Okay fine. I give up. I love Paris too.
There’s something terribly cliche about loving Paris. It’s like loving chocolate, puppies, and The Princess Bride. Of course you love those things. So does everyone else. Not interesting. After reading the 10,000th love poem to the City of Obvious, I had decided I wasn’t going to comply. I was going to snob the snobs.
On my big Europe solo wander, I spent a couple days in the city. Just long enough to meet some of the smelly fellows who shared my dorm room (including one who didn’t seem to have packed anything but underwear), walk rain-soaked streets where fancy people were being fancy, and disprove the stereotype of delicious Parisian cuisine: the kebabs were just as greasy and gross there as everywhere! Take THAT!
Finding a copy of The Tropic of Cancer on a hostel shelf a couple towns down the road made me more kindly disposed…but only to Paris of the 1930s. That age of Gallic elegance amid crass ennui and the inherent decline of being on top was past; the 21st century could keep its tourist temple!
Then I got this tour guide job, and where must I guide, every tour? Friggin Paris! Of course. So I went to Paris. Ready for snobs, stinky cheese, and pretentious wine. Over-dressed fashionistas sipping café in a café, staring at ca-mé. Grandiose museums with grandiose price tags and inscrutable art that we come see because They have told us we should.
“Yup.” I’d say, snarky and justified. “That’s the Mona Lisa. Just like it always looks, on every postcard and dorm room wall.”
What did I find? Precisely poignant cheese to go with eloquently savory wine that tastes like the place it grew. A city so dedicated to living well that they dress well just to go to the café, where they make no pretense of isolationism but angle all the chairs straight out to overtly people-watch. Just the way I love to do. And if I now have nicer clothes by several notches than when I came around as a vagabond? Feels good. Doesn’t mean I’m superficial now. And the museums? Succulent with centuries of creativity and culture, enduring manifestations and reflections of the historical, or spiritual, or emotional, or sexual, or tragic, or any number of the other passions in human life. All it took was a little education, a little context, a little knowledge of how to look, some kind of (ahem) guidance, and it all came alive. Not inscrutable. Beautiful.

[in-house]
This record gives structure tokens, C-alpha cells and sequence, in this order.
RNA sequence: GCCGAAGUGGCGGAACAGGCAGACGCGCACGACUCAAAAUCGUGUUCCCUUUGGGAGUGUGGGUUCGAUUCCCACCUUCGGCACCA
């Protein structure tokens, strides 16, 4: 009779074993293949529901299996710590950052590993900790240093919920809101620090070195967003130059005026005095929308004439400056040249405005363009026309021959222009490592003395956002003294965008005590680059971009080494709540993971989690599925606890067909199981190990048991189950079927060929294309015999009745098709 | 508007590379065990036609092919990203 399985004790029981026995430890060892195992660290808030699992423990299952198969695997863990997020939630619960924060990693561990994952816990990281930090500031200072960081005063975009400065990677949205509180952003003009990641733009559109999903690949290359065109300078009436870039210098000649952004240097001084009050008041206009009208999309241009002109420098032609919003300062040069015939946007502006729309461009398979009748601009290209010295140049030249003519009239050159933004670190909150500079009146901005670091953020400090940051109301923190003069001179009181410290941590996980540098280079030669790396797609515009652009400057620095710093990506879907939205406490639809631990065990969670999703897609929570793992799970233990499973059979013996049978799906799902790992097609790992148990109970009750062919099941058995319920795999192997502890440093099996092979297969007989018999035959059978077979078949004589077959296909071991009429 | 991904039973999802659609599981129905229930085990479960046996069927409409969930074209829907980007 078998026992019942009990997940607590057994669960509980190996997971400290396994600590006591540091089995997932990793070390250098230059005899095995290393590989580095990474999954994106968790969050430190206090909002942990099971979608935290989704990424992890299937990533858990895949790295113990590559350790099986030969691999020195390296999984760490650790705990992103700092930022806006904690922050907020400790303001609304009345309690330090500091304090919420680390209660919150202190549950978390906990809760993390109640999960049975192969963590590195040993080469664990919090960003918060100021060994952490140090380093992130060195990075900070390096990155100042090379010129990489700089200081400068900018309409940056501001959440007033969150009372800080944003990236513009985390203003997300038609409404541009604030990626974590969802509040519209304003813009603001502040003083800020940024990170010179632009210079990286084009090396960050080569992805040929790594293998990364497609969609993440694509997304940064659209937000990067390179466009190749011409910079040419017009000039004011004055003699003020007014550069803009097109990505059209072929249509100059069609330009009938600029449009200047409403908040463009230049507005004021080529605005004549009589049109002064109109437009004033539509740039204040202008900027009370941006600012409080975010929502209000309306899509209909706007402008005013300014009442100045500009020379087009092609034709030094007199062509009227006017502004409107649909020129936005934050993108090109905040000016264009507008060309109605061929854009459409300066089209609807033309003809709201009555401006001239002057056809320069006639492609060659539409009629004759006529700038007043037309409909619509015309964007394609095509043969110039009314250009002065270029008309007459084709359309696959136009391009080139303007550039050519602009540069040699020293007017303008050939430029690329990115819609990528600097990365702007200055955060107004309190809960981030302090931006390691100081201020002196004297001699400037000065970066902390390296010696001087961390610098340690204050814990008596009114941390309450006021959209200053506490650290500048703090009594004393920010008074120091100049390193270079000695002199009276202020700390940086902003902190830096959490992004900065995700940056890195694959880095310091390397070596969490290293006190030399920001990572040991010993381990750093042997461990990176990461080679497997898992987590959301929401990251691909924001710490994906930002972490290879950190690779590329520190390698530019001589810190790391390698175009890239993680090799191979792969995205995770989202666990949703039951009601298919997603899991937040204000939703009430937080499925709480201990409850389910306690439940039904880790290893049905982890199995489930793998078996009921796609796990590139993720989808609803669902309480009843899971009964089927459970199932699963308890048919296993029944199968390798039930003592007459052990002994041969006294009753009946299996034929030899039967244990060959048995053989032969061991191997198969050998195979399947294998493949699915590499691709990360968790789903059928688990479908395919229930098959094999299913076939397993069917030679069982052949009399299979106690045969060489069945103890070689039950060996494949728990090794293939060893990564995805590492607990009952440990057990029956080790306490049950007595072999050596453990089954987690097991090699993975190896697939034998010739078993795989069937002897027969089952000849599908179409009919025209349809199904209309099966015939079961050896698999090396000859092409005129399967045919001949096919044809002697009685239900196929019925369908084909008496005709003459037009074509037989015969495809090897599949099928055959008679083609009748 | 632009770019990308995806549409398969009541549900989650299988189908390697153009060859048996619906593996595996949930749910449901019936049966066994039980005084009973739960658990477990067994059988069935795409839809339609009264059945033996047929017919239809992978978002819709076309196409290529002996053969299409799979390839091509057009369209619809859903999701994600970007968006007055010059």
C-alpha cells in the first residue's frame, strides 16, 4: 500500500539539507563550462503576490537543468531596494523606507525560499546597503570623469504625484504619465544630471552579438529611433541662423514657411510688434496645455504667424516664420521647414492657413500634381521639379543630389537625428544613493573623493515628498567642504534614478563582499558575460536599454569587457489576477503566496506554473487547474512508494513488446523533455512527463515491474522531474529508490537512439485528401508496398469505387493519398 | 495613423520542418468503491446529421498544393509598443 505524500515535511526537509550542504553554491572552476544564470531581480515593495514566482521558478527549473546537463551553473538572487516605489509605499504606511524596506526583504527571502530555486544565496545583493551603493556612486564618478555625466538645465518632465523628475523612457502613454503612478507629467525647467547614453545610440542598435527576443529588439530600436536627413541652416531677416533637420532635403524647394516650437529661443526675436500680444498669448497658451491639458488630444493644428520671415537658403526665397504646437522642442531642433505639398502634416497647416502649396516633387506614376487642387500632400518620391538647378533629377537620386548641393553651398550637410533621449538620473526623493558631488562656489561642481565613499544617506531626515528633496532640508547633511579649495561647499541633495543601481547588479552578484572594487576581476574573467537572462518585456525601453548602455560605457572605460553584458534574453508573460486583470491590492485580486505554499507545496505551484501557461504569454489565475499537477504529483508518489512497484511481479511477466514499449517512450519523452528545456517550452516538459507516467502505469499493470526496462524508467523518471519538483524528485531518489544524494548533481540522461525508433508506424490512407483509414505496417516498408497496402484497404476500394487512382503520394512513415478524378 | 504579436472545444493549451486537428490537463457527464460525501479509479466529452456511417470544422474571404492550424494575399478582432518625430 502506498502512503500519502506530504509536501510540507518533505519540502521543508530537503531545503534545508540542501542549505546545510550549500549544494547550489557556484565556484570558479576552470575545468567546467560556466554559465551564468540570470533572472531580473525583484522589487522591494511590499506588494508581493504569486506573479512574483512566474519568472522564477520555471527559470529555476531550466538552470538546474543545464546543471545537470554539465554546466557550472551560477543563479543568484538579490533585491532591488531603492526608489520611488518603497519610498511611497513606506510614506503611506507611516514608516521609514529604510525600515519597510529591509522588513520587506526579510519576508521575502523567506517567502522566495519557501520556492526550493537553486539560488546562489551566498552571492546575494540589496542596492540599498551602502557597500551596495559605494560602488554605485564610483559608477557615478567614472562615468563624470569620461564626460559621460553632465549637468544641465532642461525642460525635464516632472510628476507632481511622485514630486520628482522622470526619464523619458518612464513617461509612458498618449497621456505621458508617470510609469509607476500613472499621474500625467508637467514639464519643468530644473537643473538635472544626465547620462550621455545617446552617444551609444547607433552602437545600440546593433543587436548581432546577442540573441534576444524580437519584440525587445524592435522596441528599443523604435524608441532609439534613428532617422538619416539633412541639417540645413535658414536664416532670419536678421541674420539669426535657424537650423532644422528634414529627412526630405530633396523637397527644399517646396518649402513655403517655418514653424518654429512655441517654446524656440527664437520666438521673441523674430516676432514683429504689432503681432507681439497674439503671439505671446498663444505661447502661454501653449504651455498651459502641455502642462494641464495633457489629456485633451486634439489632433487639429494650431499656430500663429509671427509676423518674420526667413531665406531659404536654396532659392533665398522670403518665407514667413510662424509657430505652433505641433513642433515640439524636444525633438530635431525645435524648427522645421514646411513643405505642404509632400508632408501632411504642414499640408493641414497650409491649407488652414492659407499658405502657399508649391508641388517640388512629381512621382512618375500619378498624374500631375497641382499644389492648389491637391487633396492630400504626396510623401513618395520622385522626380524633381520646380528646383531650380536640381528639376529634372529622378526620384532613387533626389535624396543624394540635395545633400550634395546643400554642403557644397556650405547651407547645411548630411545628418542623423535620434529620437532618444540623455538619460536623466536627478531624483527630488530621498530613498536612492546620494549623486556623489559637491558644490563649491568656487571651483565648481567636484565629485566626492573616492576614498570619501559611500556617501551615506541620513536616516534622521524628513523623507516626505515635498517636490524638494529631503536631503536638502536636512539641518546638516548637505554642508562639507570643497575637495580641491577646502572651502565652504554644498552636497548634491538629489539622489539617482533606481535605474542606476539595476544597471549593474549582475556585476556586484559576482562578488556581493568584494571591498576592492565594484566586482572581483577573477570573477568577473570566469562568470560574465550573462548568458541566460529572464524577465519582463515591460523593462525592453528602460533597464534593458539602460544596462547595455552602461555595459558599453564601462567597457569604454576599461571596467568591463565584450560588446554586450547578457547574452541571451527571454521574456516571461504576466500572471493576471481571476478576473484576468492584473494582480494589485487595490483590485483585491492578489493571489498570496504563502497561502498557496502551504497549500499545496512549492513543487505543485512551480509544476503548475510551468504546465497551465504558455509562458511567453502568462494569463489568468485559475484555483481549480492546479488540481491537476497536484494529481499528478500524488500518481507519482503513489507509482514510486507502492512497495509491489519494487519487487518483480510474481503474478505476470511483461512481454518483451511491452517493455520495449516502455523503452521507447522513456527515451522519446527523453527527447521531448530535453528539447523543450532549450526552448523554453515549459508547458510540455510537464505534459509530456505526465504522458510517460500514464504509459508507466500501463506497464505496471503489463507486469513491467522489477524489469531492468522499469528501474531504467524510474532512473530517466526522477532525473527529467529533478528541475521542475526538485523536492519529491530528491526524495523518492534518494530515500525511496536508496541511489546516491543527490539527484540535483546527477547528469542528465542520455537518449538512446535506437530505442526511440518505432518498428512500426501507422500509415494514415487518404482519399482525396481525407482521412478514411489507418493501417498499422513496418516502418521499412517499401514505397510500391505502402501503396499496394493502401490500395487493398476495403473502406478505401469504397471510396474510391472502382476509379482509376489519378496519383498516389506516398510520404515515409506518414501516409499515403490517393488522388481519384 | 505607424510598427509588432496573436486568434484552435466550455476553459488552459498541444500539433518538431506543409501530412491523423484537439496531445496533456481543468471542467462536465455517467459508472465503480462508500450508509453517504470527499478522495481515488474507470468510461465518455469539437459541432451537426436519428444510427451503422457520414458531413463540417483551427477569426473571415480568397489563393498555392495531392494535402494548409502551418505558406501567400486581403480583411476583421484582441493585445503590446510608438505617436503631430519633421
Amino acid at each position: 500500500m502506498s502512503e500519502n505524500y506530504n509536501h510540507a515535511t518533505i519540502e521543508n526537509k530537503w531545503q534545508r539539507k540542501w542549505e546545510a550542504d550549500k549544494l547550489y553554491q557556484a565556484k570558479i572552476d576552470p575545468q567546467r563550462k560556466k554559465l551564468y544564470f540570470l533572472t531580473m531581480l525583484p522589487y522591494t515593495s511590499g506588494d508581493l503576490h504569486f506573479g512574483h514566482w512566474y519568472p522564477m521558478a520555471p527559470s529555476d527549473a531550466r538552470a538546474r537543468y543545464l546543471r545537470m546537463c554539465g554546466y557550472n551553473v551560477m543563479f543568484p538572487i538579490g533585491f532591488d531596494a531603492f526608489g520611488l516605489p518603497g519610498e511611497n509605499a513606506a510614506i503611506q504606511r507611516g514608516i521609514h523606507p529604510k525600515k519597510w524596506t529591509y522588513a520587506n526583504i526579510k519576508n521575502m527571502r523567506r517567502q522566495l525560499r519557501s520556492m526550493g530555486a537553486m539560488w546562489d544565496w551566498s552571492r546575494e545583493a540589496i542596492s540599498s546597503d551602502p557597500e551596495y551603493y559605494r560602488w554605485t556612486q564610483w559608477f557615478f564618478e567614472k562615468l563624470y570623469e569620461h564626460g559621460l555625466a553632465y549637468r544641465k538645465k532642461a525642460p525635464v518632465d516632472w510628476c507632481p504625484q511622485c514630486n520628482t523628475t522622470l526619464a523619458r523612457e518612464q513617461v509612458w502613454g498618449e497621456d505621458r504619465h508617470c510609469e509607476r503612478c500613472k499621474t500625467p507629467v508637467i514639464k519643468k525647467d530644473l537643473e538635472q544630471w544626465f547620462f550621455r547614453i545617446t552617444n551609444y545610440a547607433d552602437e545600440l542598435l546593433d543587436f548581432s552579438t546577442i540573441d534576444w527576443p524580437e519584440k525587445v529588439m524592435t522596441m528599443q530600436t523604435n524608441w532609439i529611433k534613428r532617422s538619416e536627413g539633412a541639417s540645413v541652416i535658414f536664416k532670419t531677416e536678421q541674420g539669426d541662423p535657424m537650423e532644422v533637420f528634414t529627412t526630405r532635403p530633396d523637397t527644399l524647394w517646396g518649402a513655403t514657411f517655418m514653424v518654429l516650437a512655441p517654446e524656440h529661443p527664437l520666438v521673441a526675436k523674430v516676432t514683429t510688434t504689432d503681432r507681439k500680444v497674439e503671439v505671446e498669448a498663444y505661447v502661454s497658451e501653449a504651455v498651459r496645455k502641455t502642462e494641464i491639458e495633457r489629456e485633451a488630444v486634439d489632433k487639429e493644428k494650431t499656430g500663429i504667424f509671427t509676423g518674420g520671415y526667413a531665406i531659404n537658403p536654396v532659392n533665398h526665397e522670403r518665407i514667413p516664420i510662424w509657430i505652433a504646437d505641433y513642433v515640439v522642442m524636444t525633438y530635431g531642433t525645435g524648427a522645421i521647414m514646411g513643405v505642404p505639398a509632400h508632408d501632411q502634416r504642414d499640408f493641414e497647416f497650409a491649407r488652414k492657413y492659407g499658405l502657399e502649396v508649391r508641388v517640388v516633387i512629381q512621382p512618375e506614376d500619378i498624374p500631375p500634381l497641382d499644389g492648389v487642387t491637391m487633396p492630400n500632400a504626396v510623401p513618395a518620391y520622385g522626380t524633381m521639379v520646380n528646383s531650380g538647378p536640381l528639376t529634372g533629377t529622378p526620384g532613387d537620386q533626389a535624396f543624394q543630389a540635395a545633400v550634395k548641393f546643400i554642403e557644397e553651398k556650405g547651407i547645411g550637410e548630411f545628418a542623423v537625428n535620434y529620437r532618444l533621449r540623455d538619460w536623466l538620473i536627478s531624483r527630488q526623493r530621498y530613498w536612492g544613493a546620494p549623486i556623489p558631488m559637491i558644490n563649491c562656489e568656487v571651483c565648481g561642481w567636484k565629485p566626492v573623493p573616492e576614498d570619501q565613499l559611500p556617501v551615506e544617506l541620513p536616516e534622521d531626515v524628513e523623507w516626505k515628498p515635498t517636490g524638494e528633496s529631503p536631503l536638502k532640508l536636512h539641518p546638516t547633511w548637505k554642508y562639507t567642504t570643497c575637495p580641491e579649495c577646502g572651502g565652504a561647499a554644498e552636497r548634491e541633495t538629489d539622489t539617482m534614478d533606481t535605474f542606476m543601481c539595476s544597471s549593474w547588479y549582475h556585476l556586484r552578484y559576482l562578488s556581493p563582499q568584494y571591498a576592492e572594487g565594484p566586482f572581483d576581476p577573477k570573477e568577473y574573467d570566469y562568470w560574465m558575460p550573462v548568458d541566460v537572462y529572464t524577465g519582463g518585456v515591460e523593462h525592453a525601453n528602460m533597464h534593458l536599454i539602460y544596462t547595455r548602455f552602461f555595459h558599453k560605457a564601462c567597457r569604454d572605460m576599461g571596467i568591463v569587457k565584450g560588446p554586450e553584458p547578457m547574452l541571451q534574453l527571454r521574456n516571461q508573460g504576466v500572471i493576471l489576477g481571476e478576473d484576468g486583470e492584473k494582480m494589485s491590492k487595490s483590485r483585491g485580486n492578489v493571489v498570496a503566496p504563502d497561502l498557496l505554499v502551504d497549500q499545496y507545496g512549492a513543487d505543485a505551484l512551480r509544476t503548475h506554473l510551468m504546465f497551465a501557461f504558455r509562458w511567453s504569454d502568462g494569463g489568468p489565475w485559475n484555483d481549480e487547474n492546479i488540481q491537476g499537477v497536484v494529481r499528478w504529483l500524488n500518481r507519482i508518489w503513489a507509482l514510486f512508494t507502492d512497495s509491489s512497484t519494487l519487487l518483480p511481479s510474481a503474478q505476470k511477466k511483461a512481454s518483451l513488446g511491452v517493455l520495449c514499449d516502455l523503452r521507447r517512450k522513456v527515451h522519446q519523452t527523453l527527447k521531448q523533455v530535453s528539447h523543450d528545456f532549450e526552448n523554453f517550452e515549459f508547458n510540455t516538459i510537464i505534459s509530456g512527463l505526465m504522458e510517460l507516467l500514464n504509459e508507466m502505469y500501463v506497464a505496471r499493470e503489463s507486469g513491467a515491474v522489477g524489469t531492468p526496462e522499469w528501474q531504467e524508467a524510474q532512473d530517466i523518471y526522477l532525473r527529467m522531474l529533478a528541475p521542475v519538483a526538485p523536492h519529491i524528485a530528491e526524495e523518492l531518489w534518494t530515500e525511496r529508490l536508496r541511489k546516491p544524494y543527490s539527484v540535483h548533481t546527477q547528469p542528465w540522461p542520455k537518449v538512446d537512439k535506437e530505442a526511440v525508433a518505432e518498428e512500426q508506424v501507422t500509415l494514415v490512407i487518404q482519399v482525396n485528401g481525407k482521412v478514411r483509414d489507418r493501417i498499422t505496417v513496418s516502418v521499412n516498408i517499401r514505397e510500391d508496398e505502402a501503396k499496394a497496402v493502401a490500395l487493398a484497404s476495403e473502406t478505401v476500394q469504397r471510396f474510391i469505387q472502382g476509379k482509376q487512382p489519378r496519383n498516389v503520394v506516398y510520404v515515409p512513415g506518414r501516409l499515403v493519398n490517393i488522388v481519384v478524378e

And the last piece? The snobs? Did I find them? I found one. But then I stopped being him.
So next season I’ll go back to Paris. I’ll walk those gorgeous boulevards, thinking about Baron Haussmann, past the Hotel de Ville (which was never a hotel) and the Conciergerie prison (which kind of was) until my feet ache with satisfaction. Then I’ll sit on a wicker chair beside a mid-sized stream of joie de vivre, and eat the flavors that tell me where I am. (I know a great place for boeuf tartare if you want to come along.) I’ll watch petanque, sit by the Seine, mirror the emotions Rodin placed in clay, and get the chills when I hear Emmanuel ring out of from Notre Dame’s south tower, the way the 13 ton bell did when it announced the end of Nazi occupation.
And best of all, I’ll sit down to dinner, or lean back to a coffee or stroll around with a gelato, visiting with the friends I’ve found in that city. In that city which I’ve found to be a friend. Yes, I admit it, I love Paris.